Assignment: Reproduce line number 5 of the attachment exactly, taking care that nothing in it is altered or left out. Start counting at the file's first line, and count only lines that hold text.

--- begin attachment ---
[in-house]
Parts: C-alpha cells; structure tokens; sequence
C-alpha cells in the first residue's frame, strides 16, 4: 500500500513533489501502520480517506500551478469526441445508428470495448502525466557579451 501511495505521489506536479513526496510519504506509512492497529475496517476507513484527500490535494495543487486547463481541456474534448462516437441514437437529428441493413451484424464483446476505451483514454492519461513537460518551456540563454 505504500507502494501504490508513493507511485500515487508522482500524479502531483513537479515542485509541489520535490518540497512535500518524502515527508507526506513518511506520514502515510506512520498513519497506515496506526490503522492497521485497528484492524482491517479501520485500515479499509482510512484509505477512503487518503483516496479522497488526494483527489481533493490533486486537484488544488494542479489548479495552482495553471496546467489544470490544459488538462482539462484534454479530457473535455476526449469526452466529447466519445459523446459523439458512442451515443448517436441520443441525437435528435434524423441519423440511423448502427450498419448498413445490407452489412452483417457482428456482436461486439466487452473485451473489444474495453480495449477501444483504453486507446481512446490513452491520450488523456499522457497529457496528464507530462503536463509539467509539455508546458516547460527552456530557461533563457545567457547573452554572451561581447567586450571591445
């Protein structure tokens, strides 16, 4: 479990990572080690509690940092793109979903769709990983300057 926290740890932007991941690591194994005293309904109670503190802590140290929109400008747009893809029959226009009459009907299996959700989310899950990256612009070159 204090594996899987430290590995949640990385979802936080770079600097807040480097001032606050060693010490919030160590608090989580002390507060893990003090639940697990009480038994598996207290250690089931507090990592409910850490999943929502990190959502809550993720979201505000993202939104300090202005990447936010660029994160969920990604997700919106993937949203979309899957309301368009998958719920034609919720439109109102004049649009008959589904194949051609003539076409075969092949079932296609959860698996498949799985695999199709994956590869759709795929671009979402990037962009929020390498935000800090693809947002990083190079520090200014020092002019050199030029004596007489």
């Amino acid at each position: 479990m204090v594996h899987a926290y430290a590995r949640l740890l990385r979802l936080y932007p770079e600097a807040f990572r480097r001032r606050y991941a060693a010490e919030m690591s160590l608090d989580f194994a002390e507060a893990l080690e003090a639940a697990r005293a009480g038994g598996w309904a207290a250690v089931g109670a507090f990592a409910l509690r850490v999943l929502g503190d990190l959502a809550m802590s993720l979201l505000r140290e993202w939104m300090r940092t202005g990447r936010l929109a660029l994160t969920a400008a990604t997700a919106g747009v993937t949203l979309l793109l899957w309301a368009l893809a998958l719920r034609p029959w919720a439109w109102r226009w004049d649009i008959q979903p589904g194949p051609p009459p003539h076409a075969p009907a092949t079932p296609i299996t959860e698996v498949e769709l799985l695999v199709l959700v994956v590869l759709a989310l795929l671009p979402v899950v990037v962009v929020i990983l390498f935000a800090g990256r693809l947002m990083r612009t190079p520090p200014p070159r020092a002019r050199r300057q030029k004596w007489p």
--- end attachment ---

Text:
């Amino acid at each position: 479990m204090v594996h899987a926290y430290a590995r949640l740890l990385r979802l936080y932007p770079e600097a807040f990572r480097r001032r606050y991941a060693a010490e919030m690591s160590l608090d989580f194994a002390e507060a893990l080690e003090a639940a697990r005293a009480g038994g598996w309904a207290a250690v089931g109670a507090f990592a409910l509690r850490v999943l929502g503190d990190l959502a809550m802590s993720l979201l505000r140290e993202w939104m300090r940092t202005g990447r936010l929109a660029l994160t969920a400008a990604t997700a919106g747009v993937t949203l979309l793109l899957w309301a368009l893809a998958l719920r034609p029959w919720a439109w109102r226009w004049d649009i008959q979903p589904g194949p051609p009459p003539h076409a075969p009907a092949t079932p296609i299996t959860e698996v498949e769709l799985l695999v199709l959700v994956v590869l759709a989310l795929l671009p979402v899950v990037v962009v929020i990983l390498f935000a800090g990256r693809l947002m990083r612009t190079p520090p200014p070159r020092a002019r050199r300057q030029k004596w007489p």